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If you’re new to C# programming, this book is the ideal way to get started. Respected author Adam Freeman guides you through the C# language by carefully building up your knowledge from fundamental concepts to advanced features.
The book gradually builds up your knowledge, using the concepts you have already grasped to support those that come next. You will explore all the core areas of the C# language and the .NET Framework on which it runs. Particular attention is paid to the creation of Web and Windows applications and data accessdanger zones where novice programmers often go awry in their early coding attempts.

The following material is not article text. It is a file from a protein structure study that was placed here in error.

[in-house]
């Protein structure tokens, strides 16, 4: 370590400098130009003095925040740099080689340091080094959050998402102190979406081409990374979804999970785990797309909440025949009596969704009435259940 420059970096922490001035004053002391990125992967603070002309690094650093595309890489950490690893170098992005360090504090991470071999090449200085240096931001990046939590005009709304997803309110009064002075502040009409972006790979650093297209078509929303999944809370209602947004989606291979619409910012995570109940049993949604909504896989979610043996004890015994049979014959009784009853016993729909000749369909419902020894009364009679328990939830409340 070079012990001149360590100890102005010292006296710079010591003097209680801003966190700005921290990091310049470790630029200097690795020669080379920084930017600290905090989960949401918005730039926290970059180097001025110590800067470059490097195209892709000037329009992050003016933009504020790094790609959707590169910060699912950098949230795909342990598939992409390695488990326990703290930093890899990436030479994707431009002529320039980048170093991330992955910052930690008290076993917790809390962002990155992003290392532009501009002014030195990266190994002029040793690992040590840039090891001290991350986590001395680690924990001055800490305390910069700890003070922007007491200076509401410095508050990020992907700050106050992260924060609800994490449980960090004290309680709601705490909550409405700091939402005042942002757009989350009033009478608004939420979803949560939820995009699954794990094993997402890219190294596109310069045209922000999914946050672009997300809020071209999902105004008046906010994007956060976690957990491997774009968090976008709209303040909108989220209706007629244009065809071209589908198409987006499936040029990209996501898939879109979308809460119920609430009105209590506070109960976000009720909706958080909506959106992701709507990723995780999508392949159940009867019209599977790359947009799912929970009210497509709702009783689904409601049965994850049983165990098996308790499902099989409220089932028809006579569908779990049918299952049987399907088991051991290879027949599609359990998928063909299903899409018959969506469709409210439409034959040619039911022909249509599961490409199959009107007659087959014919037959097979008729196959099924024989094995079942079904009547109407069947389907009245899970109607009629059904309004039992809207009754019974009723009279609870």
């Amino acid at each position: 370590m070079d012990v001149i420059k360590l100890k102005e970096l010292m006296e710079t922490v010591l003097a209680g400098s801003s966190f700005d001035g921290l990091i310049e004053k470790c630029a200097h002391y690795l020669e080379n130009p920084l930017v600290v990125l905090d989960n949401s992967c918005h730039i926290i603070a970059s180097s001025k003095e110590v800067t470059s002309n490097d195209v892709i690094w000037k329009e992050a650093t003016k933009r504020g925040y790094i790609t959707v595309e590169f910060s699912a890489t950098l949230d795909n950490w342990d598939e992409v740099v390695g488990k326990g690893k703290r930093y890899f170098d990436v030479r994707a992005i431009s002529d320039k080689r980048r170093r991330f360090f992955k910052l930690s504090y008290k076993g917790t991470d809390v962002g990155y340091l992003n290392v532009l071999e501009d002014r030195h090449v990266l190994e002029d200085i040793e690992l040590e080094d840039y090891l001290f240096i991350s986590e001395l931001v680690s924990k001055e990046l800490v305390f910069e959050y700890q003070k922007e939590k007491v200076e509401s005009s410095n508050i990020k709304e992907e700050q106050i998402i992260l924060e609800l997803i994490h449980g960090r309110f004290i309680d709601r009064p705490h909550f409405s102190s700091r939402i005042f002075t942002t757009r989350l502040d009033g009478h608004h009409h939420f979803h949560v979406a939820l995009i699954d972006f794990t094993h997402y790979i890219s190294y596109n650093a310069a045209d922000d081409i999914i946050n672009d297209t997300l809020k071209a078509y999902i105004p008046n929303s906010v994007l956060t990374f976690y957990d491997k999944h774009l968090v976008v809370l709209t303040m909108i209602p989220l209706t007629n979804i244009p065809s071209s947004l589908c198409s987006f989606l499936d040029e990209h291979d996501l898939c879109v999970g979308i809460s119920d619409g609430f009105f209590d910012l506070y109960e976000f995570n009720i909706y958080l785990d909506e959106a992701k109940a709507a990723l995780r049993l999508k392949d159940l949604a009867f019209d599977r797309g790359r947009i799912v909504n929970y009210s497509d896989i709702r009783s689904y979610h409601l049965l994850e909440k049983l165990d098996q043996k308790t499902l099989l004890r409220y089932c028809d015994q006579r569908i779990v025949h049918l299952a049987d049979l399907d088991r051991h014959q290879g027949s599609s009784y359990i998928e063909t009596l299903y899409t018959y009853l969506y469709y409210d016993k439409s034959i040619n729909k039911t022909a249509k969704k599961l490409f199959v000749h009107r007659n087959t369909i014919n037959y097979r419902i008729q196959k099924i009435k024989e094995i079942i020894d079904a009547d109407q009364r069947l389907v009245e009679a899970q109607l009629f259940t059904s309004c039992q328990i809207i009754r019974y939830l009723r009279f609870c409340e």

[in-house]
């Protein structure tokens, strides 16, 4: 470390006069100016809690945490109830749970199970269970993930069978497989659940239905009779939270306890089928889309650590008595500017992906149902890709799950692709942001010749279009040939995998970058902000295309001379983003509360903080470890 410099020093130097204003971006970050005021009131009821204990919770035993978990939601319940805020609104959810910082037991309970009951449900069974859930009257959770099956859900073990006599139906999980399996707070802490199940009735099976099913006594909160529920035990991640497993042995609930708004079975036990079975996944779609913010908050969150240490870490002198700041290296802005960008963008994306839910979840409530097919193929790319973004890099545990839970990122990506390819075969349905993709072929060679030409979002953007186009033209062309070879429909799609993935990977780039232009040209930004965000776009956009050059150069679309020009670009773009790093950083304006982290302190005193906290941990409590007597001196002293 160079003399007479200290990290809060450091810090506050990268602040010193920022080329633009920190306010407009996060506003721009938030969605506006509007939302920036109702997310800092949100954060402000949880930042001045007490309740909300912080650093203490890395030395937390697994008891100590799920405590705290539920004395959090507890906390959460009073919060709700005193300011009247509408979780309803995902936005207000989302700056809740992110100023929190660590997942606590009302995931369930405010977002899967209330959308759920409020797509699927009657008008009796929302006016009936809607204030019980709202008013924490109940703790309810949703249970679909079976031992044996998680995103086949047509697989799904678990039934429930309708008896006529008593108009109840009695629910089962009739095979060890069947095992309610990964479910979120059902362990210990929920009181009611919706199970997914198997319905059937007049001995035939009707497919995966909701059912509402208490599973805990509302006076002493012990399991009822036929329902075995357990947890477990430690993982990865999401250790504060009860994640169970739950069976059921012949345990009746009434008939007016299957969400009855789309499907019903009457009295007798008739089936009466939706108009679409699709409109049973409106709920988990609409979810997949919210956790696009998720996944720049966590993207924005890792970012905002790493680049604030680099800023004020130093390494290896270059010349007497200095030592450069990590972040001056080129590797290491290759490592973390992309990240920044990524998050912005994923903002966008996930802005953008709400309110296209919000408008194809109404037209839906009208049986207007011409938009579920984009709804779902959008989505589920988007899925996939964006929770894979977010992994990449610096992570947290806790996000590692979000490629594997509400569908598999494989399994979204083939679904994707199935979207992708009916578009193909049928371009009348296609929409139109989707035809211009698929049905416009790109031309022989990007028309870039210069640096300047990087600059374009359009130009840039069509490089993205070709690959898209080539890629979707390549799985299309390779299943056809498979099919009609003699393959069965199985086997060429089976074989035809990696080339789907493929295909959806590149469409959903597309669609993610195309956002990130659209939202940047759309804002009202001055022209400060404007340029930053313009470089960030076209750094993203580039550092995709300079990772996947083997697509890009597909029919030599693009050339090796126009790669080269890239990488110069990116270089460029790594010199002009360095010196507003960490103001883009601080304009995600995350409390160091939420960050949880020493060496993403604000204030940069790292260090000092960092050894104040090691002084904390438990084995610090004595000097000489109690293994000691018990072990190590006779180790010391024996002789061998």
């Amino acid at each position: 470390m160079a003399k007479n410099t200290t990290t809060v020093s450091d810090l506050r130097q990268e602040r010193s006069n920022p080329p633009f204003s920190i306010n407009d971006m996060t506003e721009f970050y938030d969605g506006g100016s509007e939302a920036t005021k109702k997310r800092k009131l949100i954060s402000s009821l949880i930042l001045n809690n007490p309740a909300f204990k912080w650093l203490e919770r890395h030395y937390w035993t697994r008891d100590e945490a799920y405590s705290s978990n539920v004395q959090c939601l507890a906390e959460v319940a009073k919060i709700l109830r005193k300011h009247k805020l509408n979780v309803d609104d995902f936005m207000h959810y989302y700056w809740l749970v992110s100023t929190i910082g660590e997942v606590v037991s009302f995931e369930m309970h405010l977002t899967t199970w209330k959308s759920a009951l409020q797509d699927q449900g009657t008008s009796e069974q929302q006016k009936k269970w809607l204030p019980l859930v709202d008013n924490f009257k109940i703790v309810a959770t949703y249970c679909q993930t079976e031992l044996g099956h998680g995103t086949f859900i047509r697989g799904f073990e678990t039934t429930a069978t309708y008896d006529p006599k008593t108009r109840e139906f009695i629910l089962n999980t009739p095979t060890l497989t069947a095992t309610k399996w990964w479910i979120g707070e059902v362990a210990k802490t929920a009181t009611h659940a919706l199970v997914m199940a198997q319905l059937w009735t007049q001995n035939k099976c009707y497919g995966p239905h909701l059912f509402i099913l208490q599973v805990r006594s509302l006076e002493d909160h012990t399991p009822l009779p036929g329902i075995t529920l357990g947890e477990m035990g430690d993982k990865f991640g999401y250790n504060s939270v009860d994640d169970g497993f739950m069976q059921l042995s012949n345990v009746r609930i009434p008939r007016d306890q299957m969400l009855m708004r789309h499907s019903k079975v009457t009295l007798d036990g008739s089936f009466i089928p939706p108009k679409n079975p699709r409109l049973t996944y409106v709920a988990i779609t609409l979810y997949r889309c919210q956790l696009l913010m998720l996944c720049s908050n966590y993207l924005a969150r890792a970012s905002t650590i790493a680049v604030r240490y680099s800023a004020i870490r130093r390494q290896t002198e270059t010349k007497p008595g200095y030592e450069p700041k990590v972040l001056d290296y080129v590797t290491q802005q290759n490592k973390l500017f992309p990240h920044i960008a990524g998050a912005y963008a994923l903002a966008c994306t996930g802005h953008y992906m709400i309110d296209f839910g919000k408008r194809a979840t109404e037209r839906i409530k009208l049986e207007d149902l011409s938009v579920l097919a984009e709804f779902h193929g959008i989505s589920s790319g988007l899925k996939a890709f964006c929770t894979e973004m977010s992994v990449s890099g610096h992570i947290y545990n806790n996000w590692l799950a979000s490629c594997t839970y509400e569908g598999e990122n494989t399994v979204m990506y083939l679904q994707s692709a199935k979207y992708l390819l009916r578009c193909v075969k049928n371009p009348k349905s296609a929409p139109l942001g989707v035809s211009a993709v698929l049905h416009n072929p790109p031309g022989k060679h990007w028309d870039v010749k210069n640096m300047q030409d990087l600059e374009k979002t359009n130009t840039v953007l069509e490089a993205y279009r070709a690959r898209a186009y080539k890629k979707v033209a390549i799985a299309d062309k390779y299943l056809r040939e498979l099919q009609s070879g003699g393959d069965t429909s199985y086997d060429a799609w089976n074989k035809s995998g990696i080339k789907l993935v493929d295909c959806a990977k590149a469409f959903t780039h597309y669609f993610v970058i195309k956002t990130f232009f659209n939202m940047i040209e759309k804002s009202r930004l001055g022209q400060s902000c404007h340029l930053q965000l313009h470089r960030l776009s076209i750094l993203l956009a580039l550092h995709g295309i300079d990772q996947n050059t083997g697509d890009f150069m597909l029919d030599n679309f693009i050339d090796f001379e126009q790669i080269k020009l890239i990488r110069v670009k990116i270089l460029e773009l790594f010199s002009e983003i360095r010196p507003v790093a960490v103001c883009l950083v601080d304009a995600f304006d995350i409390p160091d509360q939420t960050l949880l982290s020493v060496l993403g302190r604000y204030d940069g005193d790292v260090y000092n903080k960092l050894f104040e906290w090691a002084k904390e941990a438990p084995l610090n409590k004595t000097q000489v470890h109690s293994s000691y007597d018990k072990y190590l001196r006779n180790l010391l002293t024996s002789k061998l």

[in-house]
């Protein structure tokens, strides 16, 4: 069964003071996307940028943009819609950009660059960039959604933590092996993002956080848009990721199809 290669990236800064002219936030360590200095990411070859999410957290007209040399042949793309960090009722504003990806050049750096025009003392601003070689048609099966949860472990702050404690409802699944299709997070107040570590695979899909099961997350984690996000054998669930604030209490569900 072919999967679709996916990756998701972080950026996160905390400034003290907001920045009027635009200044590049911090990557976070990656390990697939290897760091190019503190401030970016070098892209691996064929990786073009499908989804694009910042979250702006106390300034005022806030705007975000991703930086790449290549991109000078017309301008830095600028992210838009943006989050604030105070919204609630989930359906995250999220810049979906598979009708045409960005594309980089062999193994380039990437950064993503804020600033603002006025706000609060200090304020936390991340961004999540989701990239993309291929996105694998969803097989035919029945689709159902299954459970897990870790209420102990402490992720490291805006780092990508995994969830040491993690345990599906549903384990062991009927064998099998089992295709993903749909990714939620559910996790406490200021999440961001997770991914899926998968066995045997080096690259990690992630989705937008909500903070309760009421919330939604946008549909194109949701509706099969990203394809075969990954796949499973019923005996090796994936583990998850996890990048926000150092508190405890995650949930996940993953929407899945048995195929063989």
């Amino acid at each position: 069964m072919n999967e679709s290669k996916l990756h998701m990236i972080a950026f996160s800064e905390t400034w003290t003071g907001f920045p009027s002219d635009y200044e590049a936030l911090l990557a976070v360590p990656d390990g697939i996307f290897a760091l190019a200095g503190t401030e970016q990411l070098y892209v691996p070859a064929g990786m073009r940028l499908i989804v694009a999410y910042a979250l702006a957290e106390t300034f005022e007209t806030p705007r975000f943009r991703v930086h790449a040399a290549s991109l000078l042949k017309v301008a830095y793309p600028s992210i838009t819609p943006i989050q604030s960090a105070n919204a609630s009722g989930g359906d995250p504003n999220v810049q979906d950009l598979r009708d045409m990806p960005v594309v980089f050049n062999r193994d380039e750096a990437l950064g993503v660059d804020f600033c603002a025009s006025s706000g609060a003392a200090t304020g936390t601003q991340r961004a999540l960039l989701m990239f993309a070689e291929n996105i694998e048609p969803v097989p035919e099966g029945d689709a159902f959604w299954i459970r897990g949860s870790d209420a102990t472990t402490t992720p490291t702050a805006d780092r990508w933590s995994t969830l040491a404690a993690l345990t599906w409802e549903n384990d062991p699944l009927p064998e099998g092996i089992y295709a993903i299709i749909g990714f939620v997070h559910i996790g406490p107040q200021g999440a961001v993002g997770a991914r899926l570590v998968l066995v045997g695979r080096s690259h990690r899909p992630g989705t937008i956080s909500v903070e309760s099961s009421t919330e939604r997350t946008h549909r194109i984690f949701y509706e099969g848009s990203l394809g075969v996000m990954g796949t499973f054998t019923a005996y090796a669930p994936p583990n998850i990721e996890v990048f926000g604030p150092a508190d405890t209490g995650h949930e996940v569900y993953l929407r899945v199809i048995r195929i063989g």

Introducing VisualC# 2010 is a comprehensive primer. Even if you have no previous programming experience, you can have confidence in the fact that you'll be able to build well constructed web and Windows applications of your own once you have finished reading this book.
|Edition description:||1st ed.|
|Product dimensions:||8.04(w) x 11.70(h) x 2.00(d)|
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Most Helpful Customer Reviews